• Apr

    Opening Day Stuff and other Minutiae

    Ok, maybe it's just me, but yesterday's "opening day" just seemed weird after already playing six games on the road. I know we were spoiled after all those years of starting the season at home, and I'm sure it didn't help that we started the year in that soulless (sorry Paul for stealing your description) dome in Minneapolis, but despite all the pageantry, it just didn't feel right. 

    You have to hand it to Kevin Millar for understanding how to get the crowd fired up. His impression of Ray Lewis' introduction dance wasn't perfect, but we all got the point. Well done.

    Thankfully though, the Orioles, especially Daniel Cabrera made sure to send the crowd home happy and moved the Orioles within one game of .500, which isn't too bad after getting swept by the Twins. Speaking of Cabrera, our eagle eyed Hangouters on the message board spotted what appears to be a knuckle-curve grip by Cabrera in yesterday's game. I've personally never seen that grip by Cabrera, so we'll look into this a little further to see if this is something new. Either way, Cabrera's breaking stuff was filthy yesterday so if it was the knuckle curve, that sound you hear is American League batters knees quaking even more.

    Time for House Call?

    Is it just me, or do you wonder what JR House would be doing in these at bats every time Alberto Castillo bats? House was good enough to catch 68 games for Houston's Double-A affiliate while combining to bat .345 in 128 games between Double-A and Triple-A. He also hit 30 doubles, 15 homers and drove in 105 RBIs. I know that Castillo threw out a runner at second and picked another one off tonight against the Tigers, but every time he takes a hack (and I mean that figuratively) I wish that it was House at the plate. Castillo is one-for-nine with six strikeouts so far this year and with a career OPS of .588, you know he's not here for his stick. Defensively he's thrown out one of six base stealers this year. Meanwhile, House is batting .389 with a .450 OBP at Norfolk and had a two home run night the other night. With Bako already a good defensive no-hit catcher filling in for Hernandez, it makes you wonder why a good hitting catcher might not be a bad idea, especially against a tough lefty like Nate Robertson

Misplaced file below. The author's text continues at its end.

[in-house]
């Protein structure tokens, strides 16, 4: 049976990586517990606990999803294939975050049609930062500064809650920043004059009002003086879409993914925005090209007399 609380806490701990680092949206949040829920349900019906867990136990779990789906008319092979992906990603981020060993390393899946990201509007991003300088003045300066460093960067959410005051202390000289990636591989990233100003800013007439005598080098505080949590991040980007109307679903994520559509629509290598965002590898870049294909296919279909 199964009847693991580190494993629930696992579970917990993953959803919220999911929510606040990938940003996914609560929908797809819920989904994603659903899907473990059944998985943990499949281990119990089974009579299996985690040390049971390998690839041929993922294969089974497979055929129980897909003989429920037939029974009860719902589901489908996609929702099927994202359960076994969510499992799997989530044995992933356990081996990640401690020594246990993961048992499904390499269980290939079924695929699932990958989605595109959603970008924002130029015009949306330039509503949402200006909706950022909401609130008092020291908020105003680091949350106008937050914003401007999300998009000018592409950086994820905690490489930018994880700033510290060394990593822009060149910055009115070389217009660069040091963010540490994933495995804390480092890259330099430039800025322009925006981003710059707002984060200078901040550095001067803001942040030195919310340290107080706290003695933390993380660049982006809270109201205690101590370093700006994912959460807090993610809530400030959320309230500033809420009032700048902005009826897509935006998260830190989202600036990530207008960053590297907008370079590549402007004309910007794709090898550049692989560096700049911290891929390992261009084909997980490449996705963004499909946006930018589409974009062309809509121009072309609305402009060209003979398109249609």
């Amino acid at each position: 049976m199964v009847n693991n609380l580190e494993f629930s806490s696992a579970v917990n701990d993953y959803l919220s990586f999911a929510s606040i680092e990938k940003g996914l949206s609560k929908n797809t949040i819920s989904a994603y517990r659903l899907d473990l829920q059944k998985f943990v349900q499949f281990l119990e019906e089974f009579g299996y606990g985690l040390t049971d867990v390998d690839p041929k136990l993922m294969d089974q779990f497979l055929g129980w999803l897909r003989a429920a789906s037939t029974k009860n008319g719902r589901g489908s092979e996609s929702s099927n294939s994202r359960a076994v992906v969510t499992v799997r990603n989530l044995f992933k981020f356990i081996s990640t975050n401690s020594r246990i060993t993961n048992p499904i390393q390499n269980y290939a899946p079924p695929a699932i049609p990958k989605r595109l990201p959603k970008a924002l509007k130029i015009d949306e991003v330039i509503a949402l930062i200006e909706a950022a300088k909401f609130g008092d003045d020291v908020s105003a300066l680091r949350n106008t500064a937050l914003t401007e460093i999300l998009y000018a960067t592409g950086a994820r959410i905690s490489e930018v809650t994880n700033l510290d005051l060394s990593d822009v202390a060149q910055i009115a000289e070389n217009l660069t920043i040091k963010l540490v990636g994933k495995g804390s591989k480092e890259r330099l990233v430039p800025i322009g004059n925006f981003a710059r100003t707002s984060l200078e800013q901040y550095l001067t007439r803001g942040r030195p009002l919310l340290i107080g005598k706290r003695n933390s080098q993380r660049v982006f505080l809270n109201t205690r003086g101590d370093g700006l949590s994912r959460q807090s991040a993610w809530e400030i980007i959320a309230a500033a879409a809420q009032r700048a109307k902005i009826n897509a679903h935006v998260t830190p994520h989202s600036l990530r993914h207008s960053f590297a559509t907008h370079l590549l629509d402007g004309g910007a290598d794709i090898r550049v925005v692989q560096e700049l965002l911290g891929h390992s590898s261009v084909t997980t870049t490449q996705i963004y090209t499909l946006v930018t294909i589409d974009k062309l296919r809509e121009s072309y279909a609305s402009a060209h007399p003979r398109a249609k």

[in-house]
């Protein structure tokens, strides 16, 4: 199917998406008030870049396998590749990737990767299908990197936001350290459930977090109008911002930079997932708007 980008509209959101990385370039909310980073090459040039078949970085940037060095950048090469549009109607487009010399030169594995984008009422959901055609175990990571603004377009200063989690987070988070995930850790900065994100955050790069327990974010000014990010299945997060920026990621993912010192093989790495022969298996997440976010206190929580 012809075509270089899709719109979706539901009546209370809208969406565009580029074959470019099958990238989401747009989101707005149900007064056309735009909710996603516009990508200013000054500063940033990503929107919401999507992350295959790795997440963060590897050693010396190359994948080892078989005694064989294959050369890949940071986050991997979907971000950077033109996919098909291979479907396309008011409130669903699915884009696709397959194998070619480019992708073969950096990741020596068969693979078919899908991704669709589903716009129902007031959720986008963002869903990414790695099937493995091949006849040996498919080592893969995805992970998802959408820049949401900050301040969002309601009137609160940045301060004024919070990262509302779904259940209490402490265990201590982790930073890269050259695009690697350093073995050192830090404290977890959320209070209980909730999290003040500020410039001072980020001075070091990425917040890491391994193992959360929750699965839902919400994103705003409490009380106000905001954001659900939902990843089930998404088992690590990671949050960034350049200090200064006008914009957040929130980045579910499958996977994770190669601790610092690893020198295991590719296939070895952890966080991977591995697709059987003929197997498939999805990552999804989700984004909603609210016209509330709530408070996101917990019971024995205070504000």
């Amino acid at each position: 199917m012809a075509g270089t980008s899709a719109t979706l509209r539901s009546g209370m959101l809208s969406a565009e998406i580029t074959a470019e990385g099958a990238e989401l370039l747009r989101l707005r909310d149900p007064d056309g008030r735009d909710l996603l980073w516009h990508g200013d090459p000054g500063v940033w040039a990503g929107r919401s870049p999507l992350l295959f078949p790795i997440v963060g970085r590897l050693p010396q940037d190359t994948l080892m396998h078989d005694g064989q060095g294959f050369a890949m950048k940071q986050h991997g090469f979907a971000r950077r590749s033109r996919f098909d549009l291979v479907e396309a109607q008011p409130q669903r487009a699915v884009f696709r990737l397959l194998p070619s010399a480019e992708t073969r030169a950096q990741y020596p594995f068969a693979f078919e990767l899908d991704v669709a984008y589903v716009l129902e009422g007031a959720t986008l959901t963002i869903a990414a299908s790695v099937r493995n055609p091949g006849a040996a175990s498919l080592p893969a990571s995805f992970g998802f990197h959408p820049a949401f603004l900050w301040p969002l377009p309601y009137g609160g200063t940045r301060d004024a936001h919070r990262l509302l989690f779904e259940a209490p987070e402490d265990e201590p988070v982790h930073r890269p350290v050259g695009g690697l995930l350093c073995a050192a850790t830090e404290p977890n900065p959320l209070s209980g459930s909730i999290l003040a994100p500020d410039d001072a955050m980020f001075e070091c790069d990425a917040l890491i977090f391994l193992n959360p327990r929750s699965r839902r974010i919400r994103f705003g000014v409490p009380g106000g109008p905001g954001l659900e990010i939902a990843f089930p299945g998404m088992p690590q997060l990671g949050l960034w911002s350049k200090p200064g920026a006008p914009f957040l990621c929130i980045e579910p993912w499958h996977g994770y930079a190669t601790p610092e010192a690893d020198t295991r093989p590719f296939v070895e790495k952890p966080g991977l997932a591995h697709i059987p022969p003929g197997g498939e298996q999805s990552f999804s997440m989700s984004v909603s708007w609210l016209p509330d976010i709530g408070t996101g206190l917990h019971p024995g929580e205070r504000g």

In case you were wondering, House has caught two of Norfolk's first five games. He allowed two passed balls and three stolen bases in his first game and a stolen base in Tuesday's game. OK, so he's not Johnny Bench, but the guy can hit and there's no reason he shouldn't have a place on the Orioles roster. Especially when the team has Castillo batting in the 8th inning of a close game. I'll give the Orioles the benefit of the doubt that he can not catch effectively, but his ability to play first base, some third base and catch a little suggests he could be valuable off the bench and as a spot starter.

    Mental errors cost O's

    The Tigers took the second game of the series 3-1 with Brian Roberts committing a key error that allowed two runs to score. Roberts is normally a sure handed second baseman so his physical error can be overlooked. but what can't be overlooked were two mental errors that cost the Orioles as well. 

    The Roberts error was setup by a mental lapse by reliever Scott Williamson on what should of been a routine bunt play. With men on 1st and 2nd, the third baseman always stays back to cover his base while the pitcher covers the third base side of the field with the first baseman covering the first base side and the second baseman sliding over to cover first. This is baseball 101, yet when the bunt was laid down, Williamson took off for the first base side of the mound as the ball rolled towards third base. 

    Williamson should have pitched his way out of his own jam after he struck out Sheffield and then induced a tailor made double play to Miguel Tejada. Unfortunately it wasn't meant to be as Roberts short-hopped his throw that skipped by Kevin Millar at first base, allowing two runs to score.

    The second mental error was a running mistake by Tejada in the 8th. Down by two runs, Tejada hit a drive into left field that looked like a clean single. Perhaps in an effort to spark his team, Tejada inexplicitly took off for second and was thrown out easily by 15 feet. I understand hustle, but with the play right in front of him, I don't see how anyone could think that was a smart choice. Instead of the tying run coming to the plate with one out, the Orioles had no one on and two outs. Huff struck out looking to end the inning.

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Tony Pente

Tony has owned and operated Orioles Hangout since 1996 and is well known for his knowledge of the Baltimore Orioles organization from top to bottom. He's a frequent guest on Baltimore-area sports radio stations and can be heard regularly on the 105.7 FM The Fan. His knowledge and contacts within the Orioles minor league system and the major league baseball scouting industry is unparalleled in the Baltimore media and is known as an expert on the Orioles prospects.